The Guide to Safe Scouting Section 13 outlines Winter Camping Safety.
I have posted it here in it’s entirety:
There is magic to camping in winter. It is one of the most advanced and challenging of outdoor adventures. Special considerations for winter camping include the following:
In no other camp is the type of leadership as important as in the winter camp. It is vital that a leader be an experienced camper with a strong character.
Do not attempt to camp unless completely outfitted. Even if equipment for winter camp is more expensive than for summer camp, Scouts must be adequately clothed, and leaders should ensure that blankets and other equipment are of suitable quality and weight.
3. Physical Condition.
A physician’s certificate as to physical ability must be obtained by each Scout before preliminary training begins.
1. Use the buddy system for winter outings. Buddies can check each other for frostbite, make sure no one becomes lost, and boost the morale of the entire group.
2. Plan to cover no more than five miles per day on a winter trek on snowshoes. An experienced group can cover 10 to 12 miles on cross-country skis.
3. Always allow ample time to make camp in winter, especially if you plan to build snow shelters.
4. Fatigue encourages accidents. Rest occasionally when building a snow shelter; taking part in cross-country skiing or snowshoeing; or participating in other active winter sports. Periodic rests also help avoid overheating.
5. Pulling a load over the snow on a sled or toboggan is generally easier than carrying it in a backpack.
6. Snow is a terrific insulator. Snow shelters are much warmer than tents because they retain heat and keep out the cold wind. If you have adequate time for building snow shelters, you will spend a much more comfortable night sleeping in them than in a tent.
7. Snow is the greatest thief in winter, swallowing up small dropped items. Tie or tape a piece of brightly colored cord to small items so they can be seen in snow. Some items, such as mittens, can be tied to larger items, such as a parka, to prevent them from being dropped and lost.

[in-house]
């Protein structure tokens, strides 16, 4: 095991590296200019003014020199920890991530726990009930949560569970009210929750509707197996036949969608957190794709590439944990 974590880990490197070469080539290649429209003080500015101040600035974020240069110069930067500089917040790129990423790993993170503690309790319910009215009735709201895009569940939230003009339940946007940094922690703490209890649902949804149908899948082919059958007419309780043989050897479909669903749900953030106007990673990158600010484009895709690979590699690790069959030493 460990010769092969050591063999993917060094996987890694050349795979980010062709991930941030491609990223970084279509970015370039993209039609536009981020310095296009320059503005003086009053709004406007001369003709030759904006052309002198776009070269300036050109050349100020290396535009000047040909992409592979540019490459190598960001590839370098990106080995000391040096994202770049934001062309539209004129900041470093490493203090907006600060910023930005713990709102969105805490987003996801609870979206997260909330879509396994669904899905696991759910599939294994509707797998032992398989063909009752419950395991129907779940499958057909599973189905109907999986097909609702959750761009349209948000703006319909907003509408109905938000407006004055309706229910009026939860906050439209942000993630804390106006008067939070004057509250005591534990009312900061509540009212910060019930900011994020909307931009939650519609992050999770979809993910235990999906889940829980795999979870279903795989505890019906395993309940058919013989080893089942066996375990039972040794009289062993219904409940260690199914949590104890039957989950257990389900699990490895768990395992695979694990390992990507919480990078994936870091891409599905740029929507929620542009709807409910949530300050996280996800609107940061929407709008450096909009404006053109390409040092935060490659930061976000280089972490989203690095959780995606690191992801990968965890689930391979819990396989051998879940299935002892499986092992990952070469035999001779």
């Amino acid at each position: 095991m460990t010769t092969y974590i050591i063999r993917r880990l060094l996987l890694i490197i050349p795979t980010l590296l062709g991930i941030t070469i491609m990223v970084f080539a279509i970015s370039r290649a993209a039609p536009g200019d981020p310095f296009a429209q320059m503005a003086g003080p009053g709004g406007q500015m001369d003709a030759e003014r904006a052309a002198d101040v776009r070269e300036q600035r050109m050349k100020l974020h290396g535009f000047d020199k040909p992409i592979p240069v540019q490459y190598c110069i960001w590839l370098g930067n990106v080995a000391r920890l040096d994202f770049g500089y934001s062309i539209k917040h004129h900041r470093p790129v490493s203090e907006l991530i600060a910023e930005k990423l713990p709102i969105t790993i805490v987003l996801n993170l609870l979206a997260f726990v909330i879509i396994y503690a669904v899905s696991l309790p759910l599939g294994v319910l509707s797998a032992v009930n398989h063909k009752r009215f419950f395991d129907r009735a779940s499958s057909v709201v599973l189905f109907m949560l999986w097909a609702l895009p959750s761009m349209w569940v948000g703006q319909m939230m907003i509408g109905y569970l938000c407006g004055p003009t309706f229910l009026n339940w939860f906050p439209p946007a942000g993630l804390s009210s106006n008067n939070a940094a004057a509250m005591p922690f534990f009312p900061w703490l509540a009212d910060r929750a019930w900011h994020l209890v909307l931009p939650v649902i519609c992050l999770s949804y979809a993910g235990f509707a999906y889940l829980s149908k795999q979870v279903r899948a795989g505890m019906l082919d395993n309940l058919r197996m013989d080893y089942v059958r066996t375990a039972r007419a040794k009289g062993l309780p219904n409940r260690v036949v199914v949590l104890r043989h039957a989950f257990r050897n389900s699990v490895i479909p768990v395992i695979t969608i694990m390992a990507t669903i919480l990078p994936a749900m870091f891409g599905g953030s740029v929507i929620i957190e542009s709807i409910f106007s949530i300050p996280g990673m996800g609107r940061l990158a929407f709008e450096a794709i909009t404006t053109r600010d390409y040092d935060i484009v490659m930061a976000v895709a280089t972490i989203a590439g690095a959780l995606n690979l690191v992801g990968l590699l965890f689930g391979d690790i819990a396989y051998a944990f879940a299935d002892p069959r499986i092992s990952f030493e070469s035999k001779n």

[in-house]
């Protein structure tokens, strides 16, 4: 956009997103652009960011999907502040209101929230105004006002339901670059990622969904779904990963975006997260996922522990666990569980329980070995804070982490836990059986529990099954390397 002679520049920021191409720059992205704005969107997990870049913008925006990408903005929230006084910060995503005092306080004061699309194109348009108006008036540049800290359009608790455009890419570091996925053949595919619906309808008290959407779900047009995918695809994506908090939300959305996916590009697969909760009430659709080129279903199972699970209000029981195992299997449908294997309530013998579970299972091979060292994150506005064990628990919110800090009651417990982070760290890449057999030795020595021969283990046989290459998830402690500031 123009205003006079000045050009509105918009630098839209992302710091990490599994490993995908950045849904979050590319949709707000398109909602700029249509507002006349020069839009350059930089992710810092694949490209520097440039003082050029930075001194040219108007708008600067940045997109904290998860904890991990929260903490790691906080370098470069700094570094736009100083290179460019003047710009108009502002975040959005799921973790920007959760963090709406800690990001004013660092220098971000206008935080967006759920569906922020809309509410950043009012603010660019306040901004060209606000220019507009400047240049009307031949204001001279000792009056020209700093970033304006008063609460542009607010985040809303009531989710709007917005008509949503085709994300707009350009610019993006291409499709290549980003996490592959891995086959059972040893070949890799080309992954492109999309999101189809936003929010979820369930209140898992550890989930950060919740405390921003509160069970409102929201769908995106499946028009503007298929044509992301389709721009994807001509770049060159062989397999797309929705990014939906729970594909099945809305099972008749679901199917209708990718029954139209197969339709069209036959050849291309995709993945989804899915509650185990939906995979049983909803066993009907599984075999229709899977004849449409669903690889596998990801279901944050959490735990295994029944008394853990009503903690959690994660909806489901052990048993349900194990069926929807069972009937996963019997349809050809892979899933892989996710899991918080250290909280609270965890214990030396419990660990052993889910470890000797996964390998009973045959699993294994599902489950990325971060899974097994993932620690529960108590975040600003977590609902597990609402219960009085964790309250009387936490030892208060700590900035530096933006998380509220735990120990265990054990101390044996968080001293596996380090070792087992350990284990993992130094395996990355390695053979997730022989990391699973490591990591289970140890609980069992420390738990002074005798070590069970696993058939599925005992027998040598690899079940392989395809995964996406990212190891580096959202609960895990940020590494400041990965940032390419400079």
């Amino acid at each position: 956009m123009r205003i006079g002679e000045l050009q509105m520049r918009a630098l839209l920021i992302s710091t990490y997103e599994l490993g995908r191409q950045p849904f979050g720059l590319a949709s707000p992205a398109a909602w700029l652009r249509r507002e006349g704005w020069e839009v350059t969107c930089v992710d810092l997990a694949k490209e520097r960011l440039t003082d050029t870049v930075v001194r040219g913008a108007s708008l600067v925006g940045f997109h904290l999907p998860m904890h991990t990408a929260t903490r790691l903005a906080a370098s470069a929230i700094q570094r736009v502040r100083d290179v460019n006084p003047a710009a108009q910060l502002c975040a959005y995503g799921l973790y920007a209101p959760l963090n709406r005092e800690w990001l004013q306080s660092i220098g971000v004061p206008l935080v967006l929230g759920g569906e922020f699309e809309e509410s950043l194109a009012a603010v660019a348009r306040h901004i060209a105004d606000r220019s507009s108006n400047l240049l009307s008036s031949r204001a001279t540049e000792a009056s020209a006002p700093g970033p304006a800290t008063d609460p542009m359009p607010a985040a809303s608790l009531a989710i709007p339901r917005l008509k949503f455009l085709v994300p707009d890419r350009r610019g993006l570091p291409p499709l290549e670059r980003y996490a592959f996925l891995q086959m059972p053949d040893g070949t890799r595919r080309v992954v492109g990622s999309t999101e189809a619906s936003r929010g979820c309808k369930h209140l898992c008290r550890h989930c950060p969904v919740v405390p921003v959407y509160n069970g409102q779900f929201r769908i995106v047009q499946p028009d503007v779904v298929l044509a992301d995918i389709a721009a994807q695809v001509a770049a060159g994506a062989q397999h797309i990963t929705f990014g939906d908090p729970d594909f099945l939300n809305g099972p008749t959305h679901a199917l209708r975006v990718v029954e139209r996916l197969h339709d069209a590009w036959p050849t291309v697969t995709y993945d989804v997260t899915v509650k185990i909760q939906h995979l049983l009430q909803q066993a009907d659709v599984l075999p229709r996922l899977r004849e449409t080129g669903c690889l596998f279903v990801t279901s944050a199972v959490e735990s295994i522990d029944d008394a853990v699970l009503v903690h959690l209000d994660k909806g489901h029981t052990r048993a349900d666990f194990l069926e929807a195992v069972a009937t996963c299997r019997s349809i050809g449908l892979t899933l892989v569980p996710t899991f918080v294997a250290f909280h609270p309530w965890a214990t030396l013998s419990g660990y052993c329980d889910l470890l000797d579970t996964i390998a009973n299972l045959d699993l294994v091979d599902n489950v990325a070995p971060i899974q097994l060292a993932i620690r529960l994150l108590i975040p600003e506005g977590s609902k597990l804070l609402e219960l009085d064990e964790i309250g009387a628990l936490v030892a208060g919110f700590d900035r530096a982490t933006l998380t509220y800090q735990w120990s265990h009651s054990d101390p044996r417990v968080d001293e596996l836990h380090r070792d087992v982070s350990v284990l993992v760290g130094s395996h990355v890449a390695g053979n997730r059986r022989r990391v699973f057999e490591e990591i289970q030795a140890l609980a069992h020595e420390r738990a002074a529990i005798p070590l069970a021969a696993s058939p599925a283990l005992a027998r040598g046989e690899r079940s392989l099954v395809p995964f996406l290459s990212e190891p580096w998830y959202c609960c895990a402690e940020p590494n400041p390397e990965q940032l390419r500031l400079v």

8. Melting snow in a pot to get water may cause the pot to burn through or may scorch the snow, giving the water a disagreeable taste. Prevent this by adding a cup or two of water in the bottom of the pot before putting in the snow to melt.
9. Punch a hole in the top of your ice chisel and string a stout cord through it. Before trying to chisel a hole in ice, anchor the cord to something large or too heavy to be pulled through the hole so you will not lose your chisel in freezing water when the ice is penetrated.
10. Always test the thickness of ice before venturing any distance from the shore. Ice should be at least 3 inches thick for a small group; 4 inches of ice is safe for a crowd. Since ice thickness can vary considerably, it is best to stay near the shoreline of large lakes.
11. Use alkaline batteries in flashlights. Standard batteries deteriorate quickly in cold weather. Tape the switch of your flashlight in the “off” position until you are ready to use it. This will prevent it from being turned on accidentally while in your pack or on your sled.
12. Encourage everyone in your group to wear brightly colored outer clothing so that each person will be more visible, especially during severe weather.
13. Small liquid-fuel stoves are much better for cooking in winter than fires, which are difficult to build with wet wood. Gathering wood that is frozen to the ground also can be difficult, if not impossible. A pressure/pump-type stove is essential in winter.
14. Always use a funnel to refuel a stove so you won’t frostbite your fingers by accidentally pouring fuel on them. Fuel evaporates at a high rate of speed and quickly removes heat from anything it touches.
15. Place a stove or fire on a platform of logs or rocks so it will not melt through the snow.
16. Never light or use a stove inside a tent or snow shelter. A tent may catch fire, and vapors in a snow shelter may lead to carbon monoxide poisoning. Neither of these potential mishaps is worth the risk.
17. A windscreen is essential for using a stove in the winter. Even a slight breeze will direct the heat away from its intended mark.
Those 17 tips for your winter camping experience are pretty basic and are of value to the average winter camper. You can refine that list and certainly add to it. As it reads in the Guide to Safe Scouting it is important to note that this list demonstrates common sense and basic skills. As stated at the outset.. there are three musts for winter camping with Scouts.
First is leadership. Leadership at both the youth and adult levels. Competent leaders that are skilled in camping in the winter. Just because you are a good camper when the weather is great does not mean you have the knowledge, skills, and most important the mind set to camp in the winter. Winter Camping can be very dangerous when not taken seriously. It can be the time of your life when done properly.
Equipment. I talk a lot about gear here at the Scoutmaster minute… and for those Scouts that are in my Troop, you know that I am a gear junky. The right gear for the right occasion is a good rule. Check out your gear, if you are not sure. Ask.
And finally, Physical conditioning. The cold will take you down if you are not ready for it. Backpacking or just camping in the winter is a whole different experience on your body. The cold can really wear it down. Along with physical conditioning it is important to maintain healthy mental fitness in the cold. Having the right attitude is key to surviving and using skills in the cold weather camping environment.
Get out there and Camp in the Cold. But use the G2SS, its a good place to start, but learn all you can before going out there. You will regret it if you do not go prepared.
Have a Great Scouting Day!